I wonder how many Americans, listening to President Bush bringing his too-little, too-late immigration address to a close, felt like he ran out of track when he concluded: "We honor the heritage of all who come here ... because we trust in our country's genius for making us all Americans, one nation under God" -- end of speech. Every allegiance-pledging American, of course, on hearing the phrase, "one nation under God," automatically adds "indivisible," not to mention "with liberty and justice for all."
The president did not.
It's likely that Bush simply didn't wish to sign off with the final words of the Pledge of Allegiance, which would have been out of place. Still, he invoked the pledge, and ended up omitting "indivisible." Purposeful or not, the omission is apt. We -- if I may say "we" to indicate the United States of America -- are anything but "indivisible" at this sorry point in history, and, as a perilous result, we think and we act less and less like a "nation."
A nation has borders and defends them. "We" do not. Otherwise, building a fence against an unprecedented invasion by Mexico wouldn't be considered a harsh and radical position in the political mainstream. A nation has laws and upholds them. "We" do not. Otherwise, the Babbitts of the business world wouldn't illegally build American commerce on the backs of law-breaking (and ill-paid) aliens, and seek their mass legalization (along with their families). A nation defines itself as a nation.
"We" certainly do not. We are, as we are endlessly told, a Nation of Immigrants, a concept that blows to smithereens the unique nature of the "nation" to which immigrants have traditionally assimilated: the European-derived, mainly Anglo-Saxon polity, born of the Enlightenment and extraordinarily blessed by Providence, which the current president is now rapidly phasing out.
Of course, long before immigration finally became The Big Issue (thanks, Tom Tancredo; thanks, Minutemen), the nation of "We the People" had become a confederation of "We the Peoples," an amalgam of groups professing or tolerating multiculturalism, sharing a common welfare state, and participating in an ever-burgeoning economic zone that stretches from the People's Republic of China to the peoples' repositories of Wal-Mart.
But so what if we all have more stuff? That's just not enough for the long haul, especially when the long haul is the next 20 years during which the Senate immigration "reform" bill would permit about 200 million new legal immigrants to take up residency in the US of A -- this according to two different studies conducted by the Heritage Foundation and Sen. Jeff Sessions, R-Ala., as the Washington Times reported. What kind of nation survives a seismic demographic tsunami like that?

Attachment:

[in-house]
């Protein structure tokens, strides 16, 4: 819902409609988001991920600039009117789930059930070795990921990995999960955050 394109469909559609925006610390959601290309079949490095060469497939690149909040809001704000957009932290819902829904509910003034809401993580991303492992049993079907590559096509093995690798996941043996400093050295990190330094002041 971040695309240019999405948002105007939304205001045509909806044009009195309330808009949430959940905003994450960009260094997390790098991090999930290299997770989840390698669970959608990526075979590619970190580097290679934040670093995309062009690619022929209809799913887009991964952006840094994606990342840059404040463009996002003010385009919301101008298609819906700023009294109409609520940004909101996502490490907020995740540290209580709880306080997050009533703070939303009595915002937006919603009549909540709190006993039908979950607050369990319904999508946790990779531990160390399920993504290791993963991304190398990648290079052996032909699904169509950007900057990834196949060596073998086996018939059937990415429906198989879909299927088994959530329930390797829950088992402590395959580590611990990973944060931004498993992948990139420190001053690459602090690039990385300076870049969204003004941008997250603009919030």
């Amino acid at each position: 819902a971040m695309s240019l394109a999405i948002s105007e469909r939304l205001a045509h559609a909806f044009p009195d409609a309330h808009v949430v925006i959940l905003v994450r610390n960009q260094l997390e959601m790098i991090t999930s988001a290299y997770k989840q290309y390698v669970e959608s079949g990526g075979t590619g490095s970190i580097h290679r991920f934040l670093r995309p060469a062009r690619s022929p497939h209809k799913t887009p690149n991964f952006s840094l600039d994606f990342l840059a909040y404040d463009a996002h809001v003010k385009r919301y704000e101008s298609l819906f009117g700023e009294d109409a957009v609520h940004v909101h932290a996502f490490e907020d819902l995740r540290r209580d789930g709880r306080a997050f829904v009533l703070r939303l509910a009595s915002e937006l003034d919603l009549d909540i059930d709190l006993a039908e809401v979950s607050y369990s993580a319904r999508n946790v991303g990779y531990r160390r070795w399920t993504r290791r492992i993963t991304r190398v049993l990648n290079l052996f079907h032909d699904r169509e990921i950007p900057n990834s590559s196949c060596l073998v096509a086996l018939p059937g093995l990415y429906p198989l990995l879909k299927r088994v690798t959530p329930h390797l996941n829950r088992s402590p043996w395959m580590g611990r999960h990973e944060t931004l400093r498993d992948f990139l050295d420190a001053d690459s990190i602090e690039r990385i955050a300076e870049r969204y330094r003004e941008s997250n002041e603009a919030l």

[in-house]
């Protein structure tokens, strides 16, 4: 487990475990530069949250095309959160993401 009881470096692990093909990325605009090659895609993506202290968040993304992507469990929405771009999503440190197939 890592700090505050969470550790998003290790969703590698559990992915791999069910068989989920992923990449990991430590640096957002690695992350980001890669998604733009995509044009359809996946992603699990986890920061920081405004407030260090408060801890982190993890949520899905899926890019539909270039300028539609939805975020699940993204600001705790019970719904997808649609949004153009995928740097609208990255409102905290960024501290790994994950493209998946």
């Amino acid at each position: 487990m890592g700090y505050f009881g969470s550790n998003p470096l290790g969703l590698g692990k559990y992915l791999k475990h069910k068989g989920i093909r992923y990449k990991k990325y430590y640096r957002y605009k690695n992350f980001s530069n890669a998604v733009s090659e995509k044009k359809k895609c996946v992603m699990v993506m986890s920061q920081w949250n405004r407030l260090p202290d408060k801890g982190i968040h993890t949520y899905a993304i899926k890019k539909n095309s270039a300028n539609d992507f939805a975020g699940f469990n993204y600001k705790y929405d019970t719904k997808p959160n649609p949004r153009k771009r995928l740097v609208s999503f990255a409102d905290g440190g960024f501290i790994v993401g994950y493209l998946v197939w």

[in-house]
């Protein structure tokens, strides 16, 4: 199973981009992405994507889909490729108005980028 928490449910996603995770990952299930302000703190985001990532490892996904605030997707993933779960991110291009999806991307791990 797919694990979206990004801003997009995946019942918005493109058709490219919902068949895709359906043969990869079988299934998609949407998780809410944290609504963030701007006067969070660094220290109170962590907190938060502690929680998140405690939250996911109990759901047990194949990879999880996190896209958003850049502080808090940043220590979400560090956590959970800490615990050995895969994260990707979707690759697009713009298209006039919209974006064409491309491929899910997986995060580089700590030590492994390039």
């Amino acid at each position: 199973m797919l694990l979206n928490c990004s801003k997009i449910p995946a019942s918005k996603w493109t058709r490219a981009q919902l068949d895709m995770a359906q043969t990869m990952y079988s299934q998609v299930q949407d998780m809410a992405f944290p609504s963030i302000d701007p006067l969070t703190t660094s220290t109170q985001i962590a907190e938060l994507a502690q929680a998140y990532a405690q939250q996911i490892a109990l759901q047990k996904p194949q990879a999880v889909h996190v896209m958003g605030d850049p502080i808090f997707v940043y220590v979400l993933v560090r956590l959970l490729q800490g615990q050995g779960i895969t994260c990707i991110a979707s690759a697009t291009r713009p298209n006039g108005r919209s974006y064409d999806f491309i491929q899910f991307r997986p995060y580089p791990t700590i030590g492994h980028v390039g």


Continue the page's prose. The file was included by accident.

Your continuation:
No nation. Just people, people, people. Masses and masses of alien individuals would permanently overwhelm any lingering concept of American nationhood -- a concept already undermined by the so-called culture wars of the 1980s. In that more or less academic struggle of yore, national identity lost, and identity politics won. Now we see ourselves increasingly as a land of identity groups and, therefore, extremely divisible as a nation-state.
If President Bush and too many legislators are any measure, the American perspective has become blurry and ill-defined, focused on short-sighted policies conceived in emotion and dedicated to the proposition that all men, women and children from South of the border are created to do "jobs Americans won't do." Which doesn't exactly sound equal. And certainly doesn't sound well thought out.
Goodbye, republic; hello oligarchy?
To survive, to prosper, and to project power, great nations must be guided by reason and principle -- not childish feelings. But with national interest no longer at heart, our leaders have only heartstrings. Iowa Republican Steve King, a forthright opponent of the Senate bill, described a kind of sob-sister visit presidential adviser Karl Rove recently paid to hang-tough, no-amnesty House Republicans: "Rove told lawmakers Bush is sincere about enforcement," the Associated Press reported Mr. King as saying. "But, (Mr. King) added, 'The president doesn't want to enforce immigration law because he's afraid he'll inconvenience someone who wants to come into this country for a better life.'"
How about inconveniencing 10 million, 20 million, 200 million "someones" who want a better life? I have this terrible feeling I finally understand what a "compassionate conservative" is: an emotional train wreck. It's time to get a grip and build a fence -- a pledge, possibly, to become indivisible again.